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Thursday, March 09, 2006

Let them have Tayto!

The front page of the Irish Times yesterday (Thursday) featured a picture of 2,500 undocumented Irish people working in the US who converged on Washington in support of the Kennedy-McCain Bill that would grant the 11m of America's illegal immigrants a chance to apply for citizenship.

It brought to mind a woman that I worked with in the US three summers ago. I was on my J1 student working Visa and was working in a resort hotel in the Hamptons in New York state. My boss hadn't hired many Irish students for the few years prior to this - the summer staff consisted mainly of Eastern European students.

There was one woman working on the reception in this hotel. She was from Donegal and had come over to the US on a Morrison Visa in the 1980s but stayed there illegally when her visa expired.

She has lived in the US for nearly 20 years but yet cannot leave the country as she most certainly would not get back in. She drives illegally, cannot avail of full banking facilites, cannot travel. She works extremely hard in a number of seasonal jobs. She has built up a life in America - she has a teenage daughter, her family, her friends. Yet by the time I met her, she hadn't been home to Donegal in over a decade. She loved talking to me and my two friends about Ireland and her life back home. Everytime she spoke, her words were tinged with profound sadness. Yes, she had created a life for herself in the US but she didn't officially belong there. She is technically without a home country, a kind of bureaucratic refugee. Her life is characterised by fear, insecurity and a soul-sapping liminality.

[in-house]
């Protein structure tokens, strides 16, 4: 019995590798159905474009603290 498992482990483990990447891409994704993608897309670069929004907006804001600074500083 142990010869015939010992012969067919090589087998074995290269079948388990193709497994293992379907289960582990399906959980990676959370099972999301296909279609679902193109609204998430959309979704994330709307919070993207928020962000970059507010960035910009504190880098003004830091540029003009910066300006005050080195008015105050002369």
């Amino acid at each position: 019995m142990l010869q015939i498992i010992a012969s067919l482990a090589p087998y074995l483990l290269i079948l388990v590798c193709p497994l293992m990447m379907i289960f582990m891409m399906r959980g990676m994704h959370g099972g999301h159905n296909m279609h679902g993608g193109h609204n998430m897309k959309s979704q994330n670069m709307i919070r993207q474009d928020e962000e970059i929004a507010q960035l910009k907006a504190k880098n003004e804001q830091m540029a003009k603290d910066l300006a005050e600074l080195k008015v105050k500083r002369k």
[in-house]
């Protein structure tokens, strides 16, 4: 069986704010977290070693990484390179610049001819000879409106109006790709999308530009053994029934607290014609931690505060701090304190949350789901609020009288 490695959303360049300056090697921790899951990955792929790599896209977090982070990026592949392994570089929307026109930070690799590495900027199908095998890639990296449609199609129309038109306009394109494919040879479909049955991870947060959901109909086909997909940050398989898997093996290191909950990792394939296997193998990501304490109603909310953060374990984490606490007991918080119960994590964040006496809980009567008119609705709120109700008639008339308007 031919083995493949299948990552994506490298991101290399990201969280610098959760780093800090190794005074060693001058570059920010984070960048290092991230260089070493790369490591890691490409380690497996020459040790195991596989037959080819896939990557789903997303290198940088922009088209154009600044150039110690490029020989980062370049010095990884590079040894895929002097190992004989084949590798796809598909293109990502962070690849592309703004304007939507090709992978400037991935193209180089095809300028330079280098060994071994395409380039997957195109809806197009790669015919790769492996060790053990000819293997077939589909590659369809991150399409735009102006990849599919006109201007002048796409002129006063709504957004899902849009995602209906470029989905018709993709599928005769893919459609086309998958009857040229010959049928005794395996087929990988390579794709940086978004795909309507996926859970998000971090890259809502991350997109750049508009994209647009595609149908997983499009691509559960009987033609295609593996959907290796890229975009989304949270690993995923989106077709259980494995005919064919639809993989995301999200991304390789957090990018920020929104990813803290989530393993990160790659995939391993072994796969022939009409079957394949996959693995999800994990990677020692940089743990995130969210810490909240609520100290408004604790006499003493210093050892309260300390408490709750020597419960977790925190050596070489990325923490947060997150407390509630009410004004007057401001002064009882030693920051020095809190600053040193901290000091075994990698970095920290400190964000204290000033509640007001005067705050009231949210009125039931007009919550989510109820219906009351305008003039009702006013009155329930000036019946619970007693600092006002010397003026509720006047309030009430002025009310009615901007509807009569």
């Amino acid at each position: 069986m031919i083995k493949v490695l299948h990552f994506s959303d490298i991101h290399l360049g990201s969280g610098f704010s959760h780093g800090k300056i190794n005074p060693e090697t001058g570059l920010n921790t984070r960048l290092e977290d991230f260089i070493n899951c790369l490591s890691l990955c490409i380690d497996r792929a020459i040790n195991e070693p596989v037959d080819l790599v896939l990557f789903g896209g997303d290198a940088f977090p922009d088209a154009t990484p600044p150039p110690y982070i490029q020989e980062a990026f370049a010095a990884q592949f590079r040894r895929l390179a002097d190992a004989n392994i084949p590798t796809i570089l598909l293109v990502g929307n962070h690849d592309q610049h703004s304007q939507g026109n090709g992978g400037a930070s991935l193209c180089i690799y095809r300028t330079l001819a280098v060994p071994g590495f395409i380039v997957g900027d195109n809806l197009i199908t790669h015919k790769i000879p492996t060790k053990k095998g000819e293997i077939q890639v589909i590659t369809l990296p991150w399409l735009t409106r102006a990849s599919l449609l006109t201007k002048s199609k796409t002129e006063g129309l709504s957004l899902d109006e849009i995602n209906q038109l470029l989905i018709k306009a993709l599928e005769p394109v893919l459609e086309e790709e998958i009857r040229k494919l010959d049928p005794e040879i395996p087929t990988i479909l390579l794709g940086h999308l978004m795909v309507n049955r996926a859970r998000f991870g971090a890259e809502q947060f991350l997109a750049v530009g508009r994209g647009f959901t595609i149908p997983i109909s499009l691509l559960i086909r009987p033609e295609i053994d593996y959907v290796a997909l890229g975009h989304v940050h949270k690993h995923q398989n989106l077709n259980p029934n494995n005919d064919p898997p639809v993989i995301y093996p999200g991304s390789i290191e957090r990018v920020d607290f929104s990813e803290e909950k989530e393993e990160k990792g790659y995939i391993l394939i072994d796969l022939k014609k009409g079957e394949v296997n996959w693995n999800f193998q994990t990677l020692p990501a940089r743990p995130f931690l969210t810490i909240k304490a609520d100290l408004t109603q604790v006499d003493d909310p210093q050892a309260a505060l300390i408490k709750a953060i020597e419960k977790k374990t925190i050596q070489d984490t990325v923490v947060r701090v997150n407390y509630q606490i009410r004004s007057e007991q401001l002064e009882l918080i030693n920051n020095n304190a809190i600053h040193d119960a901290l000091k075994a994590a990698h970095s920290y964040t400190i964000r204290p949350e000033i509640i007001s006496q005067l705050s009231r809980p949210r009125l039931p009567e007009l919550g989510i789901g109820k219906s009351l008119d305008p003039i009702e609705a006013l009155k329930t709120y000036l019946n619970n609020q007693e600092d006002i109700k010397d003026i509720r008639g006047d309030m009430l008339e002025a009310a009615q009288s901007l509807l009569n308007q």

We left the US soon after Labour Day and she was visibily upset and envious that we were leaving for home. I meant to stay in touch with her and send her some uniquely Irish things that all people abroad crave: Bachelors Beans, Meanies, Chipsticks, Cadbury chocolate and, of course Tayto! I never did though and I feel bad. I just got back into the swing of things here in Ireland and that summer faded into memory.

The topicality of this drive by the Irish lobby in the US at the moment has made me think more and more about this lady and all the thousands of other Irish people in the same position as her. It's such a sad situation to be from one country and live in another and yet be deprived of fully and freely engaging with both. Let's hope that the law is changed to allow these Irish people the chance to collect their Tayto crisps in person and legally bring them back to their homes for their American family and friends to consume!!

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